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Nicola Laver

Editor, Solicitors Journal

Overworked conveyancers at breaking point

Overworked conveyancers at breaking point


Residential conveyancers are struggling to cope with the covid-19 property boom 

Residential conveyancers are struggling to cope with the covid-19 property boom and some are leaving the profession. 

A survey of 338 conveyancers has revealed a widespread decline in conveyancers’ mental health resulting from covid-19-related work pressures. 

The findings, from search provider poweredbypie, a Dye & Durham company, showed that 80 per cent of conveyancers had either experienced worsening mental health or said a colleague had, because of the intense pressure.

Almost a fifth (19 per cent) characterised this as a “significant” decline in mental health.

Sarah Dwight, a residential conveyancer who also sits on the Law Society’s Conveyancing and Land Law Committee, said the stamp duty land tax (SDLT) holiday followed by the extension to it “is clearly taking its toll on many conveyancers.

She commented: “I am working until late every night and the volume of emails and chasers from estate agents and also from clients who are worried that they will not be able to meet the SDLT deadline at the end of June is becoming almost unbearable.”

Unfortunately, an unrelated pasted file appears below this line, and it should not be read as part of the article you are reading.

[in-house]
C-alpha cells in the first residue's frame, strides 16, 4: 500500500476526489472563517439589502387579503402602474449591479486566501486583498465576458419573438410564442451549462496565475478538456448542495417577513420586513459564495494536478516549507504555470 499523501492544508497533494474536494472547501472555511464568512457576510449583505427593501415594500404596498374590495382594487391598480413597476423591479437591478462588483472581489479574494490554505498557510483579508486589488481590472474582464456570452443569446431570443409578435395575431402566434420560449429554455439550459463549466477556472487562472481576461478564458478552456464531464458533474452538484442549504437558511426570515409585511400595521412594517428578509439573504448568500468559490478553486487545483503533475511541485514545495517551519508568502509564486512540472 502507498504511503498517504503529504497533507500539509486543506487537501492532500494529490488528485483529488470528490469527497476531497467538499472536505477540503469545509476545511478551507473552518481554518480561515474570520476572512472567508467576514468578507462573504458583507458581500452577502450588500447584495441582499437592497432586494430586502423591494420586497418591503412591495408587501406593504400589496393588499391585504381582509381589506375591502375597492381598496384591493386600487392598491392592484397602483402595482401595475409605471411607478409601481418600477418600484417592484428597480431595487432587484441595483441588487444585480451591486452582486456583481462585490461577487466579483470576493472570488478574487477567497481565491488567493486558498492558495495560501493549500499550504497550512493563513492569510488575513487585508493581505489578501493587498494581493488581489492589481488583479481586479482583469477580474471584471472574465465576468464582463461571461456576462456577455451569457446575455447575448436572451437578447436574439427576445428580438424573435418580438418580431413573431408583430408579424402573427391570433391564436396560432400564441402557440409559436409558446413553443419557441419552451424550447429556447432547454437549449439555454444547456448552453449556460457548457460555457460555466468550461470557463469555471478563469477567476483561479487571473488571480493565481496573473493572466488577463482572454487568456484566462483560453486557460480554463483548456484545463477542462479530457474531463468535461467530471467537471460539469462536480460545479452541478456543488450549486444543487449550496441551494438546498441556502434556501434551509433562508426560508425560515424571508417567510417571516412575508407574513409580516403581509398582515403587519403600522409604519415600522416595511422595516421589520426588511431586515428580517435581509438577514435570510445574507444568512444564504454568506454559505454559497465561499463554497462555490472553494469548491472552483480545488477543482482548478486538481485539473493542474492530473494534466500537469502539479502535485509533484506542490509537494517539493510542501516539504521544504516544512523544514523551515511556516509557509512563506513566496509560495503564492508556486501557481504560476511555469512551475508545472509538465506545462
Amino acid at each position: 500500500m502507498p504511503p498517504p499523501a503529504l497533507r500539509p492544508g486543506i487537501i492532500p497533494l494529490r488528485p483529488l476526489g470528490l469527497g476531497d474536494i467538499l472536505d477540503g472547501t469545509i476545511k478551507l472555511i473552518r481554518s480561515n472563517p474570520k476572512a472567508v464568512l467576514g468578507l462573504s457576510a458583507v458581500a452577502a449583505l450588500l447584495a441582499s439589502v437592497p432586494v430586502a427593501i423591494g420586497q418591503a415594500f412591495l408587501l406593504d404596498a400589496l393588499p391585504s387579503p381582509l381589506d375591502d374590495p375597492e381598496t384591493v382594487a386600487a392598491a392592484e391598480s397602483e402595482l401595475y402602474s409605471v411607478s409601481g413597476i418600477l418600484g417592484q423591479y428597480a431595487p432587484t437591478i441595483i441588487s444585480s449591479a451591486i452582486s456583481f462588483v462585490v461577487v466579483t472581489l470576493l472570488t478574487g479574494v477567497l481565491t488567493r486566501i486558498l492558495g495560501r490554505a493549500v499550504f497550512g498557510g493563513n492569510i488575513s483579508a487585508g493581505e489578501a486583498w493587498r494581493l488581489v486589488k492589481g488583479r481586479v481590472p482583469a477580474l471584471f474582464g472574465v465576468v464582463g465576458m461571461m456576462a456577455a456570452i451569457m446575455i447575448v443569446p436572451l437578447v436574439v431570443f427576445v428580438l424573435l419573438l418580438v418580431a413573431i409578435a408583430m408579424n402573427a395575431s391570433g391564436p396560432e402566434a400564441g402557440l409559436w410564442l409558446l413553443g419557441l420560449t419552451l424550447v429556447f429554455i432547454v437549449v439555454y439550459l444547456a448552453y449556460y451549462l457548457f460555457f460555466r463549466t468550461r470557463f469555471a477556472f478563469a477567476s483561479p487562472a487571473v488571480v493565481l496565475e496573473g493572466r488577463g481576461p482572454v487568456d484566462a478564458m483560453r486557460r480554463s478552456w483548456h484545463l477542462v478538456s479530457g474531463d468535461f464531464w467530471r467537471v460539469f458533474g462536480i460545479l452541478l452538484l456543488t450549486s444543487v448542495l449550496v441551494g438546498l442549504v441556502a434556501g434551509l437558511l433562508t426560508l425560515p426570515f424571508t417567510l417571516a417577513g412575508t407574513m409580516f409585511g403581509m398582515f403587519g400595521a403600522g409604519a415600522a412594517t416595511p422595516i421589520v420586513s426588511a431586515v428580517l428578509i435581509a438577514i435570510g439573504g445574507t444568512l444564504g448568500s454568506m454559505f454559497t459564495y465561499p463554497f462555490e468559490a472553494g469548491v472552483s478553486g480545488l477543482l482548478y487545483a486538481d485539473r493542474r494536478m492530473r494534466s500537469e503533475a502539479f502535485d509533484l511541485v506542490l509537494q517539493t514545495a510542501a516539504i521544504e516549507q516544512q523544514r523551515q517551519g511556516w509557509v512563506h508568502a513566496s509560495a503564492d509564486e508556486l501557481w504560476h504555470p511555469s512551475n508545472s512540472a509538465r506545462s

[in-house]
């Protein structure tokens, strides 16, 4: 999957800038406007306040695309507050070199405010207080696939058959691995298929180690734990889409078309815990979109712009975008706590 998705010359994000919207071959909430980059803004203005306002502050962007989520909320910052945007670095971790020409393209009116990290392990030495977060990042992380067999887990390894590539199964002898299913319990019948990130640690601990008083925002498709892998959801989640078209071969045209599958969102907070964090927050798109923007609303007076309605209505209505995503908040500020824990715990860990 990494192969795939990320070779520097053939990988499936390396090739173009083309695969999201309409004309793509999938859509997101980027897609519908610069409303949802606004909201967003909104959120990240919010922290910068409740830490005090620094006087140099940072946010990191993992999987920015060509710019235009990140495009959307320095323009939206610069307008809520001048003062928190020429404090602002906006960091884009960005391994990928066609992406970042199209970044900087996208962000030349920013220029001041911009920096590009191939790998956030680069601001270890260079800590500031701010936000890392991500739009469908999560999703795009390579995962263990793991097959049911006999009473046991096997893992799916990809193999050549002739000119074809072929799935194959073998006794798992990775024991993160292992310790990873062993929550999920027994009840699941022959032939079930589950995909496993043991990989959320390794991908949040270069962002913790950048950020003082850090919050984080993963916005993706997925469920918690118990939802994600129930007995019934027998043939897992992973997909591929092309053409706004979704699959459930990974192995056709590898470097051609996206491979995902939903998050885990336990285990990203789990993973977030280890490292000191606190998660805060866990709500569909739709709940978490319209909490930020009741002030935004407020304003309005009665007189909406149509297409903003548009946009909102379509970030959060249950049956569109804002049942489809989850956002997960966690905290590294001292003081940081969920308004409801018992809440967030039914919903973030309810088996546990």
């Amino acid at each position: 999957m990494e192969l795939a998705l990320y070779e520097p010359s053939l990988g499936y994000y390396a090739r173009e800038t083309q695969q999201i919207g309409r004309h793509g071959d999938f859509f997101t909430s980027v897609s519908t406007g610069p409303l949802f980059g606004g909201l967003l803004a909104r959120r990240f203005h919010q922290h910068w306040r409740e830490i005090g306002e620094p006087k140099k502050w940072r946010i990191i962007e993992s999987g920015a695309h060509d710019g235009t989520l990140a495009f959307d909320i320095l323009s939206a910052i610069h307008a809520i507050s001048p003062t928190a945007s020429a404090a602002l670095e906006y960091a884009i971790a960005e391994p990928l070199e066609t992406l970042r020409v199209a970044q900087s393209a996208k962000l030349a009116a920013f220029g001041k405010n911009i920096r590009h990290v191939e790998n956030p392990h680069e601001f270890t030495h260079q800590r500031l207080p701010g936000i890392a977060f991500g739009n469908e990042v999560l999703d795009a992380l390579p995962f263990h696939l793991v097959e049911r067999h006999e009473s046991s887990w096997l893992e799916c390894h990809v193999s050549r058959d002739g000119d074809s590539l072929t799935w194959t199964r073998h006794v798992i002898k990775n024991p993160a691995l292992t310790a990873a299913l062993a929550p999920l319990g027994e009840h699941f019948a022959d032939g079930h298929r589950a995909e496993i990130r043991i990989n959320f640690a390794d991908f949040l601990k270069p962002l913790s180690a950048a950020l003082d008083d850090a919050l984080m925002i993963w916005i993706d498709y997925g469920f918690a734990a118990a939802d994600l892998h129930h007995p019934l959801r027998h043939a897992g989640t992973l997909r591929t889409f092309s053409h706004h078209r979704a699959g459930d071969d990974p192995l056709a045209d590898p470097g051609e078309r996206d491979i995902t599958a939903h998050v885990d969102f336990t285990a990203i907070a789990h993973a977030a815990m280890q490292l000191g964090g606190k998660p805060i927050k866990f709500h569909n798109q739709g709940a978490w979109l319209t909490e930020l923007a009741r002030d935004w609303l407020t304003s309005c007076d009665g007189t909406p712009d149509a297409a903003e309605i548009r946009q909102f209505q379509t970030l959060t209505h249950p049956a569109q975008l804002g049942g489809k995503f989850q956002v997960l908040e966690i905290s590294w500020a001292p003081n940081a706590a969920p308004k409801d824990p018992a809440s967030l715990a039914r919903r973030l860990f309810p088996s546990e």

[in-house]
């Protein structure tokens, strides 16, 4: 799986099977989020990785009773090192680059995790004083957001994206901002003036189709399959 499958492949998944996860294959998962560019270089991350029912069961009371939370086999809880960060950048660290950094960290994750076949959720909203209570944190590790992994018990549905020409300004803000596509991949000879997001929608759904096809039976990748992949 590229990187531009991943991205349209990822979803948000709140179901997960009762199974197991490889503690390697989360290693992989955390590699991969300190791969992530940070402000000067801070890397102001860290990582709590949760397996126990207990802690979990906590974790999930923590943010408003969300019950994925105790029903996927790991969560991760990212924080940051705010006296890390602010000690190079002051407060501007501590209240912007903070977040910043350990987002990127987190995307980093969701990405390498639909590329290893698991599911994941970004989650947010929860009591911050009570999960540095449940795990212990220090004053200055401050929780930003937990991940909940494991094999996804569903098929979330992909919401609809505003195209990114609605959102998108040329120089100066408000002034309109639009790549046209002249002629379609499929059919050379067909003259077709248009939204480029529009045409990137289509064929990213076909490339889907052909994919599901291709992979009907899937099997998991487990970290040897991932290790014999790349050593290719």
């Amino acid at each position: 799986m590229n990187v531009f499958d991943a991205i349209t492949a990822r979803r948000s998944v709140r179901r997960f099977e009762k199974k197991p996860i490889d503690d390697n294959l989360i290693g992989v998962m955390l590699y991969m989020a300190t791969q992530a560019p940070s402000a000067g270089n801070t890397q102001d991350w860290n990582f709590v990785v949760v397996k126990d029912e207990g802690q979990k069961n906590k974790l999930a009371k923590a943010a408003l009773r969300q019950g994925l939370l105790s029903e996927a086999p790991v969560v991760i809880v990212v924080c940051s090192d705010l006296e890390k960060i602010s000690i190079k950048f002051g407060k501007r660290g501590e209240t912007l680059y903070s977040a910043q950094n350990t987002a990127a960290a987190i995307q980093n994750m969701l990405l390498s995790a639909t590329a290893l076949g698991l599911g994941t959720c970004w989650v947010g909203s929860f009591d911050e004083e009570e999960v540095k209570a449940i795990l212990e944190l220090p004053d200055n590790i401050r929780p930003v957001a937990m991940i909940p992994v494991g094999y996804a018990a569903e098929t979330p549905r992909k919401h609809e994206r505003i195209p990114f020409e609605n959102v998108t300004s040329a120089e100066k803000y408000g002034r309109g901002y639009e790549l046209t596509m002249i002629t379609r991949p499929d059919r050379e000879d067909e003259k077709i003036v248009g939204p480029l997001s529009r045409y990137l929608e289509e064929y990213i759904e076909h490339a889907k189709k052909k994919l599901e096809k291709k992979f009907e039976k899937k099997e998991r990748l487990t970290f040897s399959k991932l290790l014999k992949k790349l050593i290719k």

“I had a message from a friend of mine last week who has decided just to quit her job as the pressure is too much for her in the current climate”, added Dwight. “Another told me that he was concerned that he was going to have a heart attack. It is all so worrying.”

According to the survey, the vast majority of respondents blamed customer expectations in the remote environment for fuelling the pressures, with 43 per cent saying the pressure had increased significantly. 

One survey respondent said: “Expectations have been unrealistic at times with clients not willing to accept any disruption.”  

Another said people were not as understanding as would be expected in the circumstances. 

Jeremy Dorkins, director of customer success at poweredbypie called the findings “concerning” and said they “reveal the extent of the issue faced by colleagues in our industry”.